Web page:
Preview: USA v. Turkey, the ultimate road test. With an Olympic trip on the line.

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durant_usa_fun.jpgKevin Durant was part Texas playing at Oklahoma. That was nothing.

Chauncey Billups has been the road team in the NBA Finals. But that was nothing like this.

Lamar Odom has heard the fans in Boston during the NBA finals, but he has heard nothing like what he will Sunday.

The USA is going to take on Turkey in Turkey for the World Championship. It’s the finals, so winner gets an automatic trip to London and the 2012 Olympics. Loser gets a trip to their regional qualifying tournaments.

This is a game the USA should win on paper, but they have played in nothing like the conditions they will see today. A building full of hostile fans, with many of them right next to the court. You want to think it is like a college atmosphere, but that is immature teen angst compared to what awaits the Americans Sunday. This will be the ultimate test.

Turkey is led by Hedo Turkoglu, who may be hated north of the border, who may have fumbled away Turkey’s final possession into a fortunate basket, but who remains a deadly man with the ball in his hands. Just like when he was in Orlando. However, he is more of a shooter for Turkey — he had no assists in the semi-finals.

Turkey brings a couple challenges to the table for the USA, in addition to the crowd. One is their defense — the USA and Turkey have been the two best defensive teams in this tournament.

Turkey runs an aggressive 2/3 match up zone, unlike anything the USA has seen so far. The guards out top extend the pressure up high, back line guys will chase shooters into the corners. While the USA’s zone looks like a zone, the Turkey zone really employs man-to-man principles and uses a lot of pressure.

The other is a long front line, one of the best in the world. They start Omer Asik (coming to the Chicago Bulls), Ersan Ilyasova (Milwaukee Bucks) and Turkoglu (Phoenix Suns). Then they bring in soon-to-be Celtic Semih Erden.

Ilyasova has averaged 15 points and 8.2 rebounds a game through the tournament and is hitting 56 percent of his threes. As a team, Turkey is knocking down 43 percent of its threes, best in the tournament.

But the USA is more talented. They are deeper. They have Kevin Durant. On paper they win. But the game will not be played on paper, it will be played in the most hostile environment any of them has ever seen. If they can overcome that, they will have earned the Gold Medal.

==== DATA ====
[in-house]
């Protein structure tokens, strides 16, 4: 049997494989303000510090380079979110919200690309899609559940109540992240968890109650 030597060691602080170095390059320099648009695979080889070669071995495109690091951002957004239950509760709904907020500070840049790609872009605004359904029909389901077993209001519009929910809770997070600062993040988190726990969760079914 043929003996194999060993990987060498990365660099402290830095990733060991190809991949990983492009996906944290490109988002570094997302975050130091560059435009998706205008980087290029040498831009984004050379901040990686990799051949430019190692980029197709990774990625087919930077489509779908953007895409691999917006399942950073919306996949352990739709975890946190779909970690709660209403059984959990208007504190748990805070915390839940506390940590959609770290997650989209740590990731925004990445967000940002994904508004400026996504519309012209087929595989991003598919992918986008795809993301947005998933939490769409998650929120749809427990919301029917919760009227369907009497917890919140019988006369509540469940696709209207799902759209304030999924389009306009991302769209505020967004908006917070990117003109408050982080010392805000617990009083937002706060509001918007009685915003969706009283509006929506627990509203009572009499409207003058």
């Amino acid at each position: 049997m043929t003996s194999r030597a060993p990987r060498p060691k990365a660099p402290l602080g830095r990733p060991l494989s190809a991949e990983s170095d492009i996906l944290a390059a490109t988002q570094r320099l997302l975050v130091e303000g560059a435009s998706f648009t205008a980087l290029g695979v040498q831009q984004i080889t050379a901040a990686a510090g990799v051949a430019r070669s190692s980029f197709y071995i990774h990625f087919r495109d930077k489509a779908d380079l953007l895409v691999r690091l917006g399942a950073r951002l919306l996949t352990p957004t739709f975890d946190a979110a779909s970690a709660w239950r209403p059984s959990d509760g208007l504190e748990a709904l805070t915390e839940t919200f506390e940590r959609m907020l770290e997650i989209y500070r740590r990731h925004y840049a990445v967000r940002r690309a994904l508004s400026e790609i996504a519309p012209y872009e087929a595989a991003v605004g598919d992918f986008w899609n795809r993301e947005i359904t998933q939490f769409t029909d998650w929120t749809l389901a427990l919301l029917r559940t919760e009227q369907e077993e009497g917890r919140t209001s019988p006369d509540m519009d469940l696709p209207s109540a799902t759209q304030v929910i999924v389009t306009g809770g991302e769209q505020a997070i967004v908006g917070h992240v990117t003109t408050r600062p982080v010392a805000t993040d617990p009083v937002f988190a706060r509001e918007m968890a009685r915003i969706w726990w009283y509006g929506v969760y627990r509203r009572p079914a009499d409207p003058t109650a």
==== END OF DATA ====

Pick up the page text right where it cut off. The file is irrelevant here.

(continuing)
Dwyane Wade says Bulls’ showers had no hot water in Boston

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The Bulls suffered a rough loss in Boston last night.

It didn’t get better afterward.

K.C. Johnson of the Chicago Tribune:

Celtics general manager Danny Ainge – who played for Boston in the 80s – pleaded ignorance to any nefarious plumbing:

I think the idea that teams plot to shut off the visitor’s hot water is often overstated. Arenas have complex infrastructure, and things can go wrong on their own. Sometimes, the home team loses hot water, but that never gets remembered.

But reasonable excuses don’t make a cold shower in the moment any more tolerable.

Robin Lopez pushes short floater over backboard (video)

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Robin Lopez had reason to be upset from the Bulls’ Game 5 loss to the Celtics last night.

This miss was all on him.

Dwyane Wade plays the laziest defense you’ll ever see (video)

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Dwyane Wade (26 points, 11 rebounds, eight assists) was the Bulls’ best player in their Game 5 loss to the Celtics last night.

But the 35-year-old guard clearly didn’t go all out on every possession.

Players can justify not closing out by claiming they were prioritizing rebounding position. Wade clearly has no such excuse.

Video Breakdown: Clippers use JJ Redick in split cut to fool Jazz at 3-point line

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The Los Angeles Clippers dropped Game 5 to the Utah Jazz on Tuesday night, and find themselves down 3-2 as they head back to Salt Lake City for Game 6. The Clippers have had to deal with Utah’s formidable defense, so much so that they’ve built in counters to Jazz defenders overplaying shooters like JJ Redick.

One example of this countering method could be found in Game 3, when the Clippers ran a split cut for Redick. Instead of fighting endlessly around screens for a 3-point shot as you might expect, LA took the easy route and simply cut Redick to the basket for an easy layup as a means to take advantage of an overeager defender.

We’ve talked about the Split Cut here on NBA Playbook before. The Los Angeles Lakers used it earlier in the season to beat the Golden State Warriors, the team that uses the split cut perhaps the most out of any team in the NBA.

Other teams, including the Portland Trail Blazers, have adapted the Warriors’ use of the split cut as a counter for their own offense this season, which is a testament to just how useful it is.

If you need a reminder, a split cut all about a screener coming up to screen, then cutting toward the basket before his screen action fully takes place. It’s about timing, and catching defenders off guard when they go to set up their recover positions for screens.

For a full breakdown on the split cut and how the Clippers used it, watch the video above.